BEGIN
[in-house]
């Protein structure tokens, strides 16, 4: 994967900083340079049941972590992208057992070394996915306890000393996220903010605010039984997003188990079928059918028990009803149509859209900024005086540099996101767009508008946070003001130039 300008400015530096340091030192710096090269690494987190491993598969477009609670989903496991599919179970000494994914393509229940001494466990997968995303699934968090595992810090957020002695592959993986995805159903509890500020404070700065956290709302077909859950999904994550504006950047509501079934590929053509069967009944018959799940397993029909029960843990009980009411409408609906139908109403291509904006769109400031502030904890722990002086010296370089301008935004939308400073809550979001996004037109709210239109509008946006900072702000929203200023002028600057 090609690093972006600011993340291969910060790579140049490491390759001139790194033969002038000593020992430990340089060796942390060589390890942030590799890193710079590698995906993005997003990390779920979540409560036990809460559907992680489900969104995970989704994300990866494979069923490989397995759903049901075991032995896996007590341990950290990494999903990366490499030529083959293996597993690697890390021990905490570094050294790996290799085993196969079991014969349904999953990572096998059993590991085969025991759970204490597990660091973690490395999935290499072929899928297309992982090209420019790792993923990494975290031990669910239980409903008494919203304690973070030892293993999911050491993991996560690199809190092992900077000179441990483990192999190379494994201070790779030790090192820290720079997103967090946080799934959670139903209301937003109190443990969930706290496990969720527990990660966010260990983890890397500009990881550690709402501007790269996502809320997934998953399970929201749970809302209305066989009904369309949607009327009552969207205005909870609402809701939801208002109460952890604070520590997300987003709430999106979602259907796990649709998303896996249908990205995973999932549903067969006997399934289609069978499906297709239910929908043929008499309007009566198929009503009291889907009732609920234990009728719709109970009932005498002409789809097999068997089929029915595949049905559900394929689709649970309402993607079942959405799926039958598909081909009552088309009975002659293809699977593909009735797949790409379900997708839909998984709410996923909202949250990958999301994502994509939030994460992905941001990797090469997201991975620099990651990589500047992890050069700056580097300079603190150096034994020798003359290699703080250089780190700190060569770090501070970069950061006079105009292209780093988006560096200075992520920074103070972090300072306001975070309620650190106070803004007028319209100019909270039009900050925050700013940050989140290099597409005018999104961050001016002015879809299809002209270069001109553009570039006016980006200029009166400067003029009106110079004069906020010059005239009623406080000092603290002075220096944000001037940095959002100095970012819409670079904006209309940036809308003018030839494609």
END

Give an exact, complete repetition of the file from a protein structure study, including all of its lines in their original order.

[in-house]
């Protein structure tokens, strides 16, 4: 994967900083340079049941972590992208057992070394996915306890000393996220903010605010039984997003188990079928059918028990009803149509859209900024005086540099996101767009508008946070003001130039 300008400015530096340091030192710096090269690494987190491993598969477009609670989903496991599919179970000494994914393509229940001494466990997968995303699934968090595992810090957020002695592959993986995805159903509890500020404070700065956290709302077909859950999904994550504006950047509501079934590929053509069967009944018959799940397993029909029960843990009980009411409408609906139908109403291509904006769109400031502030904890722990002086010296370089301008935004939308400073809550979001996004037109709210239109509008946006900072702000929203200023002028600057 090609690093972006600011993340291969910060790579140049490491390759001139790194033969002038000593020992430990340089060796942390060589390890942030590799890193710079590698995906993005997003990390779920979540409560036990809460559907992680489900969104995970989704994300990866494979069923490989397995759903049901075991032995896996007590341990950290990494999903990366490499030529083959293996597993690697890390021990905490570094050294790996290799085993196969079991014969349904999953990572096998059993590991085969025991759970204490597990660091973690490395999935290499072929899928297309992982090209420019790792993923990494975290031990669910239980409903008494919203304690973070030892293993999911050491993991996560690199809190092992900077000179441990483990192999190379494994201070790779030790090192820290720079997103967090946080799934959670139903209301937003109190443990969930706290496990969720527990990660966010260990983890890397500009990881550690709402501007790269996502809320997934998953399970929201749970809302209305066989009904369309949607009327009552969207205005909870609402809701939801208002109460952890604070520590997300987003709430999106979602259907796990649709998303896996249908990205995973999932549903067969006997399934289609069978499906297709239910929908043929008499309007009566198929009503009291889907009732609920234990009728719709109970009932005498002409789809097999068997089929029915595949049905559900394929689709649970309402993607079942959405799926039958598909081909009552088309009975002659293809699977593909009735797949790409379900997708839909998984709410996923909202949250990958999301994502994509939030994460992905941001990797090469997201991975620099990651990589500047992890050069700056580097300079603190150096034994020798003359290699703080250089780190700190060569770090501070970069950061006079105009292209780093988006560096200075992520920074103070972090300072306001975070309620650190106070803004007028319209100019909270039009900050925050700013940050989140290099597409005018999104961050001016002015879809299809002209270069001109553009570039006016980006200029009166400067003029009106110079004069906020010059005239009623406080000092603290002075220096944000001037940095959002100095970012819409670079904006209309940036809308003018030839494609």